In an age of Doubt

So more and more people are moving away from organized religion says  Robert Putnam and David Campbell (read LA Times article here). They are the authors of a new book “American Grace: How Religion Divides and Unites Us.”

This is something I hear all the time from people.  They don’t believe in religion because they can’t prove its truth. They can’t prove God’s existence or not.  They want to know the Bible is history.  They come at it looking for facts rather than for truths.  These are different altogether.

In my studies at the Shalom Hartman Institute this was in part the subject of our lecture Monday.  People used to an age of certainty stemming from the Enlightenment period when science and history ruled and now in this age of Doubt are used to having to prove the claims of everything: Science, Psychology, Religion included. When Religion isn’t designed to prove claims.  It is designed to create meaning, to add awe and wonder to our lives, to enhance beauty and help us live lives of holiness and meaning and develop love.

No wonder especially in Evangelical circles people are leaving in droves. The simplistic rendering of texts without literary criticism, without questioning being valued runs contrary to developing real faith in this kind of era.  Pat answers without responding to the world as it is. Responding to the world as it was doesn’t help people respond in this era of Doubt and Uncertainty.  The world is  moving so fast each day that we humans can hardly respond.  Mostly folks tell me they are overwhelmed by life.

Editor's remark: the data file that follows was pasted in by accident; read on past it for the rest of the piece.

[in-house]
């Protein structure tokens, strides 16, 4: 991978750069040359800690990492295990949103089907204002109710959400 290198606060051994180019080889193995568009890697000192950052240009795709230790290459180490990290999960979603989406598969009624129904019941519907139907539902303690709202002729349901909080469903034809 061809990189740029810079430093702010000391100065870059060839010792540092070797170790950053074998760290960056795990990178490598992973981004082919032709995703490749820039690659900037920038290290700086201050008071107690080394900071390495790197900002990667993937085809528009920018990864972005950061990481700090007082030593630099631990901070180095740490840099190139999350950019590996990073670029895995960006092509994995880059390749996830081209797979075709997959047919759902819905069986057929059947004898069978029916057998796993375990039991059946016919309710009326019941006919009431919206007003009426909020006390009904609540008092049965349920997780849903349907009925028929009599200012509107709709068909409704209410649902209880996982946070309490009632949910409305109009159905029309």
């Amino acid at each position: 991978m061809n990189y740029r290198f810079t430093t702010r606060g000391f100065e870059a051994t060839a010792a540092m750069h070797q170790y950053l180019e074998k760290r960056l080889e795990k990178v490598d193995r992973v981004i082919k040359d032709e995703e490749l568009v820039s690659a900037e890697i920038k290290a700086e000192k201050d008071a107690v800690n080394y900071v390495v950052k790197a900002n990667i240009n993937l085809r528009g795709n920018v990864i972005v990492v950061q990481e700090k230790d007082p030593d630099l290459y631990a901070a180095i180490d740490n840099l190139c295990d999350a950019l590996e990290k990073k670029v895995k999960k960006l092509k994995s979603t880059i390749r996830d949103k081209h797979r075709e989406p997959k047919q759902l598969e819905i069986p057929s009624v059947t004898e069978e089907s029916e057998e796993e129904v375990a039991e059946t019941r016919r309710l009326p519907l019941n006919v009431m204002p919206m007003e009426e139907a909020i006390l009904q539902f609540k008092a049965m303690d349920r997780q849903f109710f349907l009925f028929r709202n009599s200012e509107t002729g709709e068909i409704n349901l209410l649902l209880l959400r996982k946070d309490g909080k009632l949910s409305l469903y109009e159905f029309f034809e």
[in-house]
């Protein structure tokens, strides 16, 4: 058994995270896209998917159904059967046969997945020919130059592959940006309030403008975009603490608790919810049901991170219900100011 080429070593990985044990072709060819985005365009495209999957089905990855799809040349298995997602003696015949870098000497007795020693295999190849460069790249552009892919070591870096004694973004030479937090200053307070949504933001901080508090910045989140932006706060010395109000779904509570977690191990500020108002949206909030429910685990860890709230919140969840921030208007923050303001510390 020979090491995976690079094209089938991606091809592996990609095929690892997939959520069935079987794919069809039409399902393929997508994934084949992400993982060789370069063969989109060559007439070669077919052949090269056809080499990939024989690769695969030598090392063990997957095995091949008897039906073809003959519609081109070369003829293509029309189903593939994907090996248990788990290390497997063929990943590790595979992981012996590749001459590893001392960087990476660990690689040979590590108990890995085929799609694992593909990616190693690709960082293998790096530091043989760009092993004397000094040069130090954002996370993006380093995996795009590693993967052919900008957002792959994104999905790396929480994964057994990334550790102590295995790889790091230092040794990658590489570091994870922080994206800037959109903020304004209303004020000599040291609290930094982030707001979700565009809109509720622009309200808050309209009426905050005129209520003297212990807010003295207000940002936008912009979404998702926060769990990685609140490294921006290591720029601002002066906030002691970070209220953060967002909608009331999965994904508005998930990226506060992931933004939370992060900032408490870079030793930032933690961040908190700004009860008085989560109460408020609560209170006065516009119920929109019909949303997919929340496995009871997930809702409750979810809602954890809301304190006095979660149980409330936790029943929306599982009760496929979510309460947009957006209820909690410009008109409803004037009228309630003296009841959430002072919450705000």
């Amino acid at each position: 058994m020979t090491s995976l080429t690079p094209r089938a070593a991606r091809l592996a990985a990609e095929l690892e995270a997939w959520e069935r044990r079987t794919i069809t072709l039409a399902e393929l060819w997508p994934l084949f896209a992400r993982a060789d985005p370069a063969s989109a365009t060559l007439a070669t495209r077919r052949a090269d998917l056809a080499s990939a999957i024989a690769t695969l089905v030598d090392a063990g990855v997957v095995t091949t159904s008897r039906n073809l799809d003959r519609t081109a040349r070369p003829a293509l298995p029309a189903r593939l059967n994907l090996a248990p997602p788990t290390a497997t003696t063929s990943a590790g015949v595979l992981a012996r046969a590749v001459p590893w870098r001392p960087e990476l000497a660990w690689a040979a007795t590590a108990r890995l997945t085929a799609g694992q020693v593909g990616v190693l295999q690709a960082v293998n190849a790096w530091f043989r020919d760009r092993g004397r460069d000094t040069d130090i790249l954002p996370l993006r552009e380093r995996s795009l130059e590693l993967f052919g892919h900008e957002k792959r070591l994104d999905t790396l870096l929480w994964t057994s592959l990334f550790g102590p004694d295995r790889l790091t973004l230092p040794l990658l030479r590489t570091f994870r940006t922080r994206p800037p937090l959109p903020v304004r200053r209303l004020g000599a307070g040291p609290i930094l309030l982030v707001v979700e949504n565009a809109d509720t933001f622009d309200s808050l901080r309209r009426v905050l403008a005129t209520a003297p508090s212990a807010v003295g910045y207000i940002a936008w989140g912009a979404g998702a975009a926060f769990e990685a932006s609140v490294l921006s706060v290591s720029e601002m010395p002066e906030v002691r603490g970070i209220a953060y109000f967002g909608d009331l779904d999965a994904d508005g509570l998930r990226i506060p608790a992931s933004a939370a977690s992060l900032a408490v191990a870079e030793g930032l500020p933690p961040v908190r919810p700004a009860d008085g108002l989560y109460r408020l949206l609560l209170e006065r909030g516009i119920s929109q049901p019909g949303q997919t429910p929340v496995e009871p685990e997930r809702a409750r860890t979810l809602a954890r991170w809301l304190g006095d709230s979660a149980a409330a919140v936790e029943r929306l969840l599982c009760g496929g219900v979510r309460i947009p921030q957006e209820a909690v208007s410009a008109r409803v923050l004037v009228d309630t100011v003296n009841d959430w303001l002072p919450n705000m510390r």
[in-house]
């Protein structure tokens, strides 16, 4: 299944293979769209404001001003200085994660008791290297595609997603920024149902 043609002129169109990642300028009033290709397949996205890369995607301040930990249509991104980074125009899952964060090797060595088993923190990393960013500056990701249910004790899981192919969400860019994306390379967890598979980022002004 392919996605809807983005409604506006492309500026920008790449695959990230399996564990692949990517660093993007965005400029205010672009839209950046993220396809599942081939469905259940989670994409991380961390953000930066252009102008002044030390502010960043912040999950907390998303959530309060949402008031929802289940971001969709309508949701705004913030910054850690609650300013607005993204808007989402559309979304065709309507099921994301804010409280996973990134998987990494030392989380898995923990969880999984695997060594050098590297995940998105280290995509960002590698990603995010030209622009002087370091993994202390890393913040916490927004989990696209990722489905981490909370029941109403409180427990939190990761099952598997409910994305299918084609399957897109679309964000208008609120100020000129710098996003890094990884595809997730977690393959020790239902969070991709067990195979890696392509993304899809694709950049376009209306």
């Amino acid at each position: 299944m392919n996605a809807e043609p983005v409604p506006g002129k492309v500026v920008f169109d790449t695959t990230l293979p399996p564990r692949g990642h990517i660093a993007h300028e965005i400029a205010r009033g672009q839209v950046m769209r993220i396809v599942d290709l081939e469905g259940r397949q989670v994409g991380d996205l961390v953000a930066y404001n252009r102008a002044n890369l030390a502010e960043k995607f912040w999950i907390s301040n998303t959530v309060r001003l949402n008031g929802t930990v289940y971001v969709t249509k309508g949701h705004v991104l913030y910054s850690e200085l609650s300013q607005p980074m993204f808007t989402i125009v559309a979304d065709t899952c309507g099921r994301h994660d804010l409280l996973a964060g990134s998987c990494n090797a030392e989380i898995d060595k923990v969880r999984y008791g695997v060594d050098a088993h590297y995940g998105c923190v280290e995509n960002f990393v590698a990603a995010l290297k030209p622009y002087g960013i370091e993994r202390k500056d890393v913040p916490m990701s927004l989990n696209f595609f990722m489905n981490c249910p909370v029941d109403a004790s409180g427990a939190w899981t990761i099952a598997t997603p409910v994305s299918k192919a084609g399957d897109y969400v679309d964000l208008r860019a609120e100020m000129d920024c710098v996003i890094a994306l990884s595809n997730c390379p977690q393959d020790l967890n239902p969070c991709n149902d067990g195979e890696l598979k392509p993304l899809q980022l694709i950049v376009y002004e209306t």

That is why I love Judaism so. It encourages questions. It allows for doubt and struggle and God wrestling.  It allows for the possibility that even God can change God’s mind.   (See the stories of Moses convincing God not to destroy the Israelites after the Golden Calf episode)

There is a lot more to say on this.

3 thoughts on “In an age of Doubt

  1. Pingback: Twitted by egerdl

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